BEIJING: Malaysia’s premier on Tuesday begins an official visit to China where he will sign a “significant” defense deal,” in a potential strategic shift as his ties with the United States fray over a corruption scandal.
The week-long trip by Prime Minister Najib Razak marks another potential blow for Washington’s “pivot” toward Asia, two weeks after President Rodrigo Duterte of longtime US ally the Philippines visited China with olive branch in hand.
Malaysia and China will be finalising “the first significant defence deal” between the two countries during his visit, Najib told Chinese state news agency Xinhua, giving no details.
A total of 10 agreements spanning business, defense and other spheres will be signed, Malaysia has said.
Najib said last week Malaysia and China “are committed to achieving new highs and entering into new areas of cooperation.”
Last month in Beijing, Duterte stunned observers by announcing his country’s “separation” from longstanding partner the United States.
Though he subsequently backed off, saying their alliance remained intact, the episode underlined China’s increasing diplomatic and economic gravitational pull at the expense of the US.
Najib’s visit provides fresh evidence, said Southeast Asia politics analyst Bridget Welsh.
“This is the new regional norm. Now China is implementing the power and the US is in retreat,” she said, adding Washington’s Asia “pivot” was “dead in the water.”
China welcomes Najib, who arrived Monday, with a state dinner Tuesday night in Beijing, followed by a meeting with Premier Li Keqiang.
Later this week, Najib will meet President Xi Jinping, as well as Jack Ma, founder of e-commerce giant Alibaba.
Drawn into China’s arms
Taking office in 2009, Najib reached out to Washington, and relations warmed following decades of periodic distrust.
But he has increasingly leaned toward China as it became Malaysia’s biggest trading partner, and especially after the eruption last year of a massive corruption scandal implicating Najib and a state investment fund he founded.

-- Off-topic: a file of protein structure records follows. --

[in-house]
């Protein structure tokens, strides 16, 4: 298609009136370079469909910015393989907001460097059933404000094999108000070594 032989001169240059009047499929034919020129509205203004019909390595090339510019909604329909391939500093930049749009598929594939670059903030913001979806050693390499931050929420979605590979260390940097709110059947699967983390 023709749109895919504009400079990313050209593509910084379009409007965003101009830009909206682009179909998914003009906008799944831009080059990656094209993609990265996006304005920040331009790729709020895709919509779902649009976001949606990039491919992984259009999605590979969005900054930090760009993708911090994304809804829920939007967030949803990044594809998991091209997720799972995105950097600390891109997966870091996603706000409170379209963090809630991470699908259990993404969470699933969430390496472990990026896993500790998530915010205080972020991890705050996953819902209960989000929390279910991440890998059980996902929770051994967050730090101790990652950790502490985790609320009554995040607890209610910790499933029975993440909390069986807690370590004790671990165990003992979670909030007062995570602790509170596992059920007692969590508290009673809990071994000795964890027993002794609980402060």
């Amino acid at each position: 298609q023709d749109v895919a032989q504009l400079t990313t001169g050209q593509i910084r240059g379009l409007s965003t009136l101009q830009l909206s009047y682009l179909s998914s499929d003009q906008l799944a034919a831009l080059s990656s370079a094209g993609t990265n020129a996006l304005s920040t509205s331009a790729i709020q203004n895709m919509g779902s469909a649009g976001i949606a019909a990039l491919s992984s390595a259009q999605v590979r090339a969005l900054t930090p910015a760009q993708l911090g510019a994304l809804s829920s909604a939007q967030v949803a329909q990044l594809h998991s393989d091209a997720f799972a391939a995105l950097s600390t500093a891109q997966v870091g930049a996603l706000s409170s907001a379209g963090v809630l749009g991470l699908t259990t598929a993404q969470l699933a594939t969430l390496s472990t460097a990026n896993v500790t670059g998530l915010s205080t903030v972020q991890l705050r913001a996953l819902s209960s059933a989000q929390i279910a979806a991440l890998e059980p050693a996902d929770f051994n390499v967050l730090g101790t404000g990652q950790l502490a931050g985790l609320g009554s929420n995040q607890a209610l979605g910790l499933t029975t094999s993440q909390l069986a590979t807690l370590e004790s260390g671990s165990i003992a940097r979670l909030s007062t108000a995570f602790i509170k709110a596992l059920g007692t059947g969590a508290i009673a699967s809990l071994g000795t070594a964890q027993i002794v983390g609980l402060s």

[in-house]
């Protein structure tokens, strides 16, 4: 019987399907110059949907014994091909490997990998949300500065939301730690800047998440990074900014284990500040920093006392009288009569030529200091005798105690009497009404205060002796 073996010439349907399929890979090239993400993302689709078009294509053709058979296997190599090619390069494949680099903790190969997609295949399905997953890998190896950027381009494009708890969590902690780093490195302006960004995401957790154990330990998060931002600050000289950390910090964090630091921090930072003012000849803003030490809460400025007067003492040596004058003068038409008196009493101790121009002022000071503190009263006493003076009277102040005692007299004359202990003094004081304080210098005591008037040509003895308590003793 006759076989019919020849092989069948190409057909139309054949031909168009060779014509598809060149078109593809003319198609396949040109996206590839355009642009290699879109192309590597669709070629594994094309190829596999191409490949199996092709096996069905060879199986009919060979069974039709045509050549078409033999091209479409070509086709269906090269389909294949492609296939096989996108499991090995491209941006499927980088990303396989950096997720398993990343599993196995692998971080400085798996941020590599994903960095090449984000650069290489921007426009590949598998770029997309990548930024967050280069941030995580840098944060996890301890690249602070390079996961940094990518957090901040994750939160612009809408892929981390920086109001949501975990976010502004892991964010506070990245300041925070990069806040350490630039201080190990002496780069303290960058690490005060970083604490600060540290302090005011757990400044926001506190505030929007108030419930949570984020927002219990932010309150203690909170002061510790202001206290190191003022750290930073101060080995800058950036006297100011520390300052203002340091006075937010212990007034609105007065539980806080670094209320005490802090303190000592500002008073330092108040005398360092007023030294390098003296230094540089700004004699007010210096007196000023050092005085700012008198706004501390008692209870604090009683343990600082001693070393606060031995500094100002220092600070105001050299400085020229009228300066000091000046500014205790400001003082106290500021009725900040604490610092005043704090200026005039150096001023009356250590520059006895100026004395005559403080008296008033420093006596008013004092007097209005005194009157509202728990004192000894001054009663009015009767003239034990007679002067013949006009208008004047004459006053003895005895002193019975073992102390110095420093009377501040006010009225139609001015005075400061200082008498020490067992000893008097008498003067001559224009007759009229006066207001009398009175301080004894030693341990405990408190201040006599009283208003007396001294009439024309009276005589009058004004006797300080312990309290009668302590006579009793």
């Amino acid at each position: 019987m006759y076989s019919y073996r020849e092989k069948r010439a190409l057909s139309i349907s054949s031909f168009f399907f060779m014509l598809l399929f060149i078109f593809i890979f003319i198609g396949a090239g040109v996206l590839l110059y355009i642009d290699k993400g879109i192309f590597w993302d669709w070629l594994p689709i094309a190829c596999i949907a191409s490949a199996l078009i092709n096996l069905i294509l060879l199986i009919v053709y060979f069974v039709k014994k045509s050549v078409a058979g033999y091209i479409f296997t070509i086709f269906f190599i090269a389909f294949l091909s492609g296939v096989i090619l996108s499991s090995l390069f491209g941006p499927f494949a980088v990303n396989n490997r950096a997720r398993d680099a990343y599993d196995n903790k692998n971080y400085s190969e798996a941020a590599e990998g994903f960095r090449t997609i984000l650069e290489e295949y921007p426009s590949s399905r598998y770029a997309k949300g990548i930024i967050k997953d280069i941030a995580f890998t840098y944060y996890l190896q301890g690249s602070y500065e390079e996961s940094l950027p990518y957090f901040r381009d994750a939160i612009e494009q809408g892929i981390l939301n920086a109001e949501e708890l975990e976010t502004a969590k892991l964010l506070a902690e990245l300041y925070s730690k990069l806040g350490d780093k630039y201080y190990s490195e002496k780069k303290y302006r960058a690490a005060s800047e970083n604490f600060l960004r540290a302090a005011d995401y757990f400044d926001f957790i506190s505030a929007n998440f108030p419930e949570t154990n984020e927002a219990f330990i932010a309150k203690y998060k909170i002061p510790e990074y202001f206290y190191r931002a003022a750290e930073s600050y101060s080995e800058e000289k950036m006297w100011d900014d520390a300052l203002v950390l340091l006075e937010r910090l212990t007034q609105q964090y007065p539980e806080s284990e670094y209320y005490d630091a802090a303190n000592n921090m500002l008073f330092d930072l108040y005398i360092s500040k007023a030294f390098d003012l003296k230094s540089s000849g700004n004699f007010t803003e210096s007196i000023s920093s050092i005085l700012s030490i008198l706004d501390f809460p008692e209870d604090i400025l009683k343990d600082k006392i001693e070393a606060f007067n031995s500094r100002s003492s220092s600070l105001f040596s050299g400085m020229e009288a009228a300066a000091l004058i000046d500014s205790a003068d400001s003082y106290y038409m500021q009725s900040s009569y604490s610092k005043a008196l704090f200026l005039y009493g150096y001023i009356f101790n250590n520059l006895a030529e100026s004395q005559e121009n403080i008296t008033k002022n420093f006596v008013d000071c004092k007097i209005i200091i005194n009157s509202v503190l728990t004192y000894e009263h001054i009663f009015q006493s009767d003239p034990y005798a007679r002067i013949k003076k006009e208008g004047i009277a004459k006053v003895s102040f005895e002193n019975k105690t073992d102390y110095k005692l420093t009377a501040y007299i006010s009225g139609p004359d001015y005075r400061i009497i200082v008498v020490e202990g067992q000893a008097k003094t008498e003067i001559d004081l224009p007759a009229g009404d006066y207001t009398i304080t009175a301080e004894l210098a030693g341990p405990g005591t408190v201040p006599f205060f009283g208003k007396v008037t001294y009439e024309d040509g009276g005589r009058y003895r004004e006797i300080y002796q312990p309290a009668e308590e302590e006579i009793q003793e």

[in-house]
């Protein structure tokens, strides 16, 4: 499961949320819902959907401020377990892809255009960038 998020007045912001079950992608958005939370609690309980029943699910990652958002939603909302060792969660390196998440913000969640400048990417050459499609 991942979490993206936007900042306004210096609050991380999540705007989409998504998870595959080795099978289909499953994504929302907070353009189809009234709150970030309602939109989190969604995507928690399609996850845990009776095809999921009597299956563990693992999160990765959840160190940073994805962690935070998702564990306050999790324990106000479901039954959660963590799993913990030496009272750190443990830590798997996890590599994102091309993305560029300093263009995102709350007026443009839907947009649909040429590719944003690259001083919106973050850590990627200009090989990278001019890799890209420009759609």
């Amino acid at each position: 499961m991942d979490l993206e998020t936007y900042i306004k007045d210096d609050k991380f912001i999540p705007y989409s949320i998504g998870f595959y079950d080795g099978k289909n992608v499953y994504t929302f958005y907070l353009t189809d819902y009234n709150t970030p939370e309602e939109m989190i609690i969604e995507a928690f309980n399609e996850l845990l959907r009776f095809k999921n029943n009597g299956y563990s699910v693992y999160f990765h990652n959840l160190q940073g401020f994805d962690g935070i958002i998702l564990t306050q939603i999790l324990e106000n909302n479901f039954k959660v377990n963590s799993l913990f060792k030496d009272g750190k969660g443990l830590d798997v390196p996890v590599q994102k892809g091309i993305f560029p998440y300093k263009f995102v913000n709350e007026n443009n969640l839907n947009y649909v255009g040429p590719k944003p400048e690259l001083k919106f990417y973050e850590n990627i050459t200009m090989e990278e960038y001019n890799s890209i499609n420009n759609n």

Billions are alleged to have been syphoned from the fund, 1MDB, in a stunning international campaign of embezzlement and money-laundering that has sparked investigations in several countries.
Najib’s ties with Washington became strained when the US Justice Department moved in July to seize more than $1 billion in assets it says were purchased by Najib relatives and associates using stolen 1MDB money.
Justice Department filings said a “Malaysian Official 1” took part in the looting. Malaysia has since admitted that official was Najib.
Najib and 1MDB deny wrongdoing and have railed at foreign forces they say concocted the scandal.
1MDB launched a fire sale of assets to stay solvent, and China’s biggest nuclear energy producer China General Nuclear Power Corporation came to the rescue last year, purchasing its power assets for $2.3 billion.
Welsh said the trip could result in “multiple billions of dollars in deals” for Najib’s cash-strapped government.
Depressed oil prices have slashed government revenue in energy-exporting Malaysia, which also faces rising public-sector debt.
“This trip reflects not only Malaysia’s geostrategic re-alignment to China as the ‘regional banker’ but also the reality that Najib is desperate for alternative financial sources,” Welsh said.
A key question is whether there will be a “quid pro quo” in which Malaysia sides more with Beijing rather than the US on strategic issues like South China Sea territorial disputes, she said.
China has increasingly won major infrastructure and other projects in Malaysia, and Chinese companies are widely expected to be handed a planned high-speed rail project linking Kuala Lumpur and Singapore and expected to cost up to $15 billion.
But Malaysia’s opposition and Twitterati lashed at Najib after images showed he was accompanied on an official trip to China by his stepson, who US authorities have fingered in a massive embezzlement scam.
In images on Twitter, Riza Aziz is seen emerging along with Najib from his delegation’s official plane after it arrived in Beijing on Monday.
The US Justice Department said in lawsuits filed in July that more than $200 million was funneled to Riza from a state investment fund that Najib founded called 1MDB.
1MDB is now the subject of investigations in several countries across the globe amid allegations that Najib, his relatives, and associates plundered billions from it.
The Justice Department, which seeks to recover more than $1 billion in property and assets it says were purchased using stolen 1MDB money, said Riza used the syphoned millions to buy luxury real estate and fund his film production company, Red Granite Pictures.
The diverted funds were used specifically to bankroll the Hollywood film “The Wolf of Wall Street,” directed by Martin Scorsese and starring Leonardo DiCaprio.
“Not only do we have to bear (the cost) of the expensive jet, but now he (Najib) is bringing his stepson, whom the whole world is looking for in relation to 1MDB monies,” opposition lawmaker Rafizi Ramli was quoted as saying in parliament.
“Riza shouldn’t be given special treatment using the people’s funds. He should be arrested and questioned.”